More than £1,500 has been raised for a life-saving service in Shropshire thanks to the generosity of those attending the 2023 National Dyslexia Awards. Pictured: Steve Arnold from WMSAR receives charity donation from Dyslexia Awards host Paul Shuttleworth.
Winners, finalists, sponsors and guests from all over the UK gathered at the Mercure Telford Centre Hotel on September 23 for the annual National Dyslexia awards and celebration event.
This year event organisers had chosen to adopt the West Mercia Search and Rescue (WMSAR) service as its charity and generous donations throughout the evening resulted in more than £1,611 being raised.
Elizabeth Wilkinson MBE, founder of the awards, said: “The Dyslexia Awards were created in Shropshire, so it is great to see such a wonderful county charity benefiting from the proceeds that we were able to raise on the night.
“More than £780 was raised from a game of heads and tails during the evening and then at the end of the event someone attending the awards agreed to match fund the proceeds, which was just incredible.
“Raising awareness within the community is at the heart of the awards and WMSAR are a heroic community of volunteers who do incredible work across Shopshire, Herefordshire and Worcestershire.
“Whilst the awards are not about raising money, it is always lovely to be able to do a little bit of fundraising for local charities and this is the most we have ever raised, so thank you to everyone who gave so generously."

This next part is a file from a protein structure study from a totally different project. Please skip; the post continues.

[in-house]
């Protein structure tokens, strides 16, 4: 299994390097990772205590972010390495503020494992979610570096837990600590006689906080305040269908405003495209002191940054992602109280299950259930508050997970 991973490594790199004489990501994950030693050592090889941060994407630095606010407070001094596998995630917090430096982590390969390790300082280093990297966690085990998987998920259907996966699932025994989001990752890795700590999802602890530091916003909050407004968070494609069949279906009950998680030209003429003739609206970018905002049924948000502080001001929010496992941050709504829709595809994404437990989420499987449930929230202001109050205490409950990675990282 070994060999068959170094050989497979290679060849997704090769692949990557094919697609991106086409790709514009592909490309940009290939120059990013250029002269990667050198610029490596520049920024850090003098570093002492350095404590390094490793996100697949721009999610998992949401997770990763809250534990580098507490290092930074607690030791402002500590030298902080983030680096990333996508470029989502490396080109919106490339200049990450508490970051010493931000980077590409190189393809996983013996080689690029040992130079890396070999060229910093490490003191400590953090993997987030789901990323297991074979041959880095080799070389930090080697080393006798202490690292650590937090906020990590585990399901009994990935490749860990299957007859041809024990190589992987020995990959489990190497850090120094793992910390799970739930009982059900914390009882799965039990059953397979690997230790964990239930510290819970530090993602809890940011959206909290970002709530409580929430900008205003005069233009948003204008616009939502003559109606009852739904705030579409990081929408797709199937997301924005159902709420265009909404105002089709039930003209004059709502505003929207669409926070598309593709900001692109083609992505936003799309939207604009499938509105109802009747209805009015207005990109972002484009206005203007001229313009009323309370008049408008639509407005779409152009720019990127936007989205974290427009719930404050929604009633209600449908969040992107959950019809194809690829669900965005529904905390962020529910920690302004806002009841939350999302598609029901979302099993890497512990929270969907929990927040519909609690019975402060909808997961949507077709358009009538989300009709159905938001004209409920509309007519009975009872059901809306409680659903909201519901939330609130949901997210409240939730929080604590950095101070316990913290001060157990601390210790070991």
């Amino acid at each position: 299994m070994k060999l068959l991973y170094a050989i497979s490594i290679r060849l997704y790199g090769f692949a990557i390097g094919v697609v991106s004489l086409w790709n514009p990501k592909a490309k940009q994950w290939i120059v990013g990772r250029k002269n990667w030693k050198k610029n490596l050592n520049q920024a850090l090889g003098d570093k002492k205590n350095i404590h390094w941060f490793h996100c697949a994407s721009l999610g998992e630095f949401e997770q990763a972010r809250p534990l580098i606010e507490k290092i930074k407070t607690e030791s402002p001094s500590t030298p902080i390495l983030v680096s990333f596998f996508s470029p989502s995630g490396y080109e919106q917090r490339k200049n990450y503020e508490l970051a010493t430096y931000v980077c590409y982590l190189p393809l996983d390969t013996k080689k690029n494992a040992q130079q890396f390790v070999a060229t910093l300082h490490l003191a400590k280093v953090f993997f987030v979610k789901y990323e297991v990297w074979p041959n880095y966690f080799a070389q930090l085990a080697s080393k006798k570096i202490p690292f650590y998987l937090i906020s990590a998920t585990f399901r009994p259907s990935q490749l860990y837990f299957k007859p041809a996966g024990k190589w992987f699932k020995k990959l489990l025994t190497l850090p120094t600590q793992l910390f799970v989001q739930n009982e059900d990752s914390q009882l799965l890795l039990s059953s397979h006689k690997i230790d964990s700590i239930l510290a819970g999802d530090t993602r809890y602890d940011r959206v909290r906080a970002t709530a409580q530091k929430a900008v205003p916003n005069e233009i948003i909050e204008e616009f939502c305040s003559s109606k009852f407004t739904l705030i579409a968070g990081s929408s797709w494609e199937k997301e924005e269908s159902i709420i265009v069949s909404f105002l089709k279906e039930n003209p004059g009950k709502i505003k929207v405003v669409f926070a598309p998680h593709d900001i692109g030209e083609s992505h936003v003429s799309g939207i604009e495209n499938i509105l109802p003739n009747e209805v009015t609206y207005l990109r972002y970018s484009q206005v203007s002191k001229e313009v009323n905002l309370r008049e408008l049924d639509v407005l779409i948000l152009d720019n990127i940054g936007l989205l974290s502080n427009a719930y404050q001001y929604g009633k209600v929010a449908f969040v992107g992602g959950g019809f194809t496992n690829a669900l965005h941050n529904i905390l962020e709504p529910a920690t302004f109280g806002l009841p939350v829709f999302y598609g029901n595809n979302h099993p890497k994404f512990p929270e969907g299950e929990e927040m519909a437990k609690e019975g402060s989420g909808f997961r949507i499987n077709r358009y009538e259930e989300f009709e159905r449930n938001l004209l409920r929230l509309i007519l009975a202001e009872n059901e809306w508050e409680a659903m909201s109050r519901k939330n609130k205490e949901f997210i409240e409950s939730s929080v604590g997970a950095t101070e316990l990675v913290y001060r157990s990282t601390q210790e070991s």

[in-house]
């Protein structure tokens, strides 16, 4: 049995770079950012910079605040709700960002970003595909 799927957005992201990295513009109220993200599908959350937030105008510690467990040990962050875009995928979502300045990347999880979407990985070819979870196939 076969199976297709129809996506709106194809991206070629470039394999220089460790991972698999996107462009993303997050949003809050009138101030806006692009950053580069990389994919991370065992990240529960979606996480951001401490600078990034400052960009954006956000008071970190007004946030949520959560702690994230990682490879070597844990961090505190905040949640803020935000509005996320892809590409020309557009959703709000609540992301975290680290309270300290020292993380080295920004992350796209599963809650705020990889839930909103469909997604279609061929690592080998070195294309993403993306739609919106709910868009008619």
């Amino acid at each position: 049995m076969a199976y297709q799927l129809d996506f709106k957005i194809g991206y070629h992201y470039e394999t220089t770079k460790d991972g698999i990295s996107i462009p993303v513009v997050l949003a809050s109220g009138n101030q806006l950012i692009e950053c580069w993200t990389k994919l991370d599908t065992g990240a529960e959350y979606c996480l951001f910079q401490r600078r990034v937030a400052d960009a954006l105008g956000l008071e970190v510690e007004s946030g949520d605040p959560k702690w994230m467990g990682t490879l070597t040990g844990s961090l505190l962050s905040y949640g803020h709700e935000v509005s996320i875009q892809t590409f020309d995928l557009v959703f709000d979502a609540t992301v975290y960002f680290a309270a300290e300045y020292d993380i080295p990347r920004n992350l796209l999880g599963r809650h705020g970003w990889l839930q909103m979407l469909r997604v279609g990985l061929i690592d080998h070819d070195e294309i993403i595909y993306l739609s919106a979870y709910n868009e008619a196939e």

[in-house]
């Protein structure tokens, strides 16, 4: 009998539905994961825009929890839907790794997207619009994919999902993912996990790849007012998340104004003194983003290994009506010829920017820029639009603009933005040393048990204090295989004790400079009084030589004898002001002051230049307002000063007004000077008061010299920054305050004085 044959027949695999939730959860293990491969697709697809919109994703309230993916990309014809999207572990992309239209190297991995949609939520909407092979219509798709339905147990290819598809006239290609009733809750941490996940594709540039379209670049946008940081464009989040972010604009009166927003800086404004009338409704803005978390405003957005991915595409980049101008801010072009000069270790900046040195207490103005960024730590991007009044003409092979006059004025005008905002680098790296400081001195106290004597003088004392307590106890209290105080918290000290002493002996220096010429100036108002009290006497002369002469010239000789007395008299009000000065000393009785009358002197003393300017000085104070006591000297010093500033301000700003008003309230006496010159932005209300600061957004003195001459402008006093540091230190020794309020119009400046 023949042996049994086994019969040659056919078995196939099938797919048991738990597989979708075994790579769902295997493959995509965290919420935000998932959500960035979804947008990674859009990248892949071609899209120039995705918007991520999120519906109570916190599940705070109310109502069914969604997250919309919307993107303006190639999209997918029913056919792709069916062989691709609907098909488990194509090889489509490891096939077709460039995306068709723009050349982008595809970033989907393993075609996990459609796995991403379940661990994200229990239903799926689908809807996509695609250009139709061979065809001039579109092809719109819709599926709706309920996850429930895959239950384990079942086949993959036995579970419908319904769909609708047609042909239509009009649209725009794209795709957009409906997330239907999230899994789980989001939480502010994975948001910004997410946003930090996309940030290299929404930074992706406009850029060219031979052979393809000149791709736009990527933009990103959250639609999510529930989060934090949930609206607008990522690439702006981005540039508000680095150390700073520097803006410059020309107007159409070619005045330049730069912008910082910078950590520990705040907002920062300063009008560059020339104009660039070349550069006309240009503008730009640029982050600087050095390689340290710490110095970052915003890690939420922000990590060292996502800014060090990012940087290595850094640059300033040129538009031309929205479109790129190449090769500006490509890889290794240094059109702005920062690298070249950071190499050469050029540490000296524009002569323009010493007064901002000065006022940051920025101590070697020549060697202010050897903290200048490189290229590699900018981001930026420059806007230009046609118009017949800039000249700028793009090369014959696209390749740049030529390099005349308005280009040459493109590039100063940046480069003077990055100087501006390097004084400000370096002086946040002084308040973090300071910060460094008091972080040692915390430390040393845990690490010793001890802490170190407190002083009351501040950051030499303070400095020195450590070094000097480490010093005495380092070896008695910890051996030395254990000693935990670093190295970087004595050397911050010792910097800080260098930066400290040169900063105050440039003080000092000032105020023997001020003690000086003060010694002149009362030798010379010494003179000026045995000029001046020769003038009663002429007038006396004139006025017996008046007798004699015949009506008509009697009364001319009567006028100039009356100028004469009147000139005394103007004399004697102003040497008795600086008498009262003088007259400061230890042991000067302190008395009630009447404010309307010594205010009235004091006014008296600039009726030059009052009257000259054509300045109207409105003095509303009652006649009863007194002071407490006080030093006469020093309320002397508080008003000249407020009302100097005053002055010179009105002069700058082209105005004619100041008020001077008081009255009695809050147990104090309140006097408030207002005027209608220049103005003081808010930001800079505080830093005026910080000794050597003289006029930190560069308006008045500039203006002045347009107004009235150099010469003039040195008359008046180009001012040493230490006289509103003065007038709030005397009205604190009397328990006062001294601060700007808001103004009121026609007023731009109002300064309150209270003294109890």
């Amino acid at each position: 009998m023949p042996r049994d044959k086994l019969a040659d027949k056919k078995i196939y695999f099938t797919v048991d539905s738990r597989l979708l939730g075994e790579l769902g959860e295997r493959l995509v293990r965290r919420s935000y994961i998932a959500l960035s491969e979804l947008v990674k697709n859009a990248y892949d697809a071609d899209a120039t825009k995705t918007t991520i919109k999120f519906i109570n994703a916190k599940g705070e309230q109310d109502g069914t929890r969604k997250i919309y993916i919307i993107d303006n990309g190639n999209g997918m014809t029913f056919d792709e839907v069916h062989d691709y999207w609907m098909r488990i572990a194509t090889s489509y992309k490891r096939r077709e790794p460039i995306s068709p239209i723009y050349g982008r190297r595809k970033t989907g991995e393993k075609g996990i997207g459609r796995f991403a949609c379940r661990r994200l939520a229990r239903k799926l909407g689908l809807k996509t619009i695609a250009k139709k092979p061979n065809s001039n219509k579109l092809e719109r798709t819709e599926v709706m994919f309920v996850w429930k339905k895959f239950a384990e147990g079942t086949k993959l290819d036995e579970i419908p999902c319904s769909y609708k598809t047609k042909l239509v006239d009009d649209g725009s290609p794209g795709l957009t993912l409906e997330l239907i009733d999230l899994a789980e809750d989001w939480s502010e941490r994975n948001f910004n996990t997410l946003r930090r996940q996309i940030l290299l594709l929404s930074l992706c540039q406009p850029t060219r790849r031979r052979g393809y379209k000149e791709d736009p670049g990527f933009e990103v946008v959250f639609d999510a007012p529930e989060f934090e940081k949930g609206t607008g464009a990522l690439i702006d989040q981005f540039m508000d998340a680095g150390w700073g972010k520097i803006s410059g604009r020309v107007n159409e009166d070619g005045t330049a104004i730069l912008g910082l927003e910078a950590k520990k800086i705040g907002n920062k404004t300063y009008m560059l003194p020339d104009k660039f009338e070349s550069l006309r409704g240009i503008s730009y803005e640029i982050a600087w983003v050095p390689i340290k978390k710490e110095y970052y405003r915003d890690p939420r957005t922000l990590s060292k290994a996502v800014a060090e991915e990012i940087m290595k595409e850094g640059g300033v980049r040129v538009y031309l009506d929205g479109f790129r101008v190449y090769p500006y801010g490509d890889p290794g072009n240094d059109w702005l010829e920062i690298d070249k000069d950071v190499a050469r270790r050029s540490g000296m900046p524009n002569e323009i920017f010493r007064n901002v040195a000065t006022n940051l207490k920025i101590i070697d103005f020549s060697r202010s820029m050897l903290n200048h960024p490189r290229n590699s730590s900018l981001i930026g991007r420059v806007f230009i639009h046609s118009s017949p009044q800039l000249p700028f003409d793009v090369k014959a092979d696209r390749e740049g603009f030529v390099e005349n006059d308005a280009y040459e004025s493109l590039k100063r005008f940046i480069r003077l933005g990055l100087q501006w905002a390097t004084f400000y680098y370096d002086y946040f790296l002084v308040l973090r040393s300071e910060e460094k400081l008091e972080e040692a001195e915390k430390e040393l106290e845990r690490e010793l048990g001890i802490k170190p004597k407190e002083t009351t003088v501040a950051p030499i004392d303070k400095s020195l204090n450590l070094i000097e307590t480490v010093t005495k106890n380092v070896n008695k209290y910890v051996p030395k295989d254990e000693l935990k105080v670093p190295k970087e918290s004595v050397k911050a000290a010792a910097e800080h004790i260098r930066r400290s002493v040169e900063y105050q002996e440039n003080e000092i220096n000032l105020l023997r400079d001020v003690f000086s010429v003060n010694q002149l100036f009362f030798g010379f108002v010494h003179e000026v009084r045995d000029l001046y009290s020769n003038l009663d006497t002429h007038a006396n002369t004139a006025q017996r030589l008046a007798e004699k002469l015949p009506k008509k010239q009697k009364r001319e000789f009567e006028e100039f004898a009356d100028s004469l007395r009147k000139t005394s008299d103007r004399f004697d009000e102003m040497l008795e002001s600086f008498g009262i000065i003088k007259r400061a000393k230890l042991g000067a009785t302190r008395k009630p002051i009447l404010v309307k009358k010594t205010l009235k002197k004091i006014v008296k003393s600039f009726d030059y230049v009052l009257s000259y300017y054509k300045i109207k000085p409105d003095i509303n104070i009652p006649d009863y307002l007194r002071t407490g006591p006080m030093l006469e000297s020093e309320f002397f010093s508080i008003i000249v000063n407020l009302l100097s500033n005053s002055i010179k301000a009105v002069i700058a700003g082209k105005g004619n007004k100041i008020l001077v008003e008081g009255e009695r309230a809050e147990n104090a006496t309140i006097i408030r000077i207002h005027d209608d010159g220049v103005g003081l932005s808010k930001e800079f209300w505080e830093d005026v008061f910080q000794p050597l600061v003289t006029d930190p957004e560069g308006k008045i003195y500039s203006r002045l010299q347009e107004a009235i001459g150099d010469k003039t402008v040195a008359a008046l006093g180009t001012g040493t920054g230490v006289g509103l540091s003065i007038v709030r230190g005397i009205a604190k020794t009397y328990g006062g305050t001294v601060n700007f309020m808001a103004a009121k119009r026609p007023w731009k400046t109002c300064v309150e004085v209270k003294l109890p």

The WMSAR service is one of the go-to organisations in searches for missing people, flood and river rescue and it is staffed by volunteers.
Steve Arnold, who joined WMSAR after hearing about the charity at the 2016 Dyslexia Awards, said the charity relied heavily on donations for its continued work and the money raised at the 2023 Dyslexia Awards would go a long way to supporting equipment and training.
Each year, organisers of the Dyslexia Awards choose a different charity to support and over the last eight years it has raised in excess of £3,700 for good causes.
Organisations to have benefited include the Georgia Williams Trust, Climbing Out, Cardiac Risk in the Young (C.R.Y) and The Fire Fighters Charity.
The awards celebration itself aims to recognise the achievements of dyslexics and shine a light on the people and organisations who recognise dyslexic talents and skills to help raise positive awareness across communities.
For more information about the Dyslexia Awards, visit www.dyslexia-awards.org.uk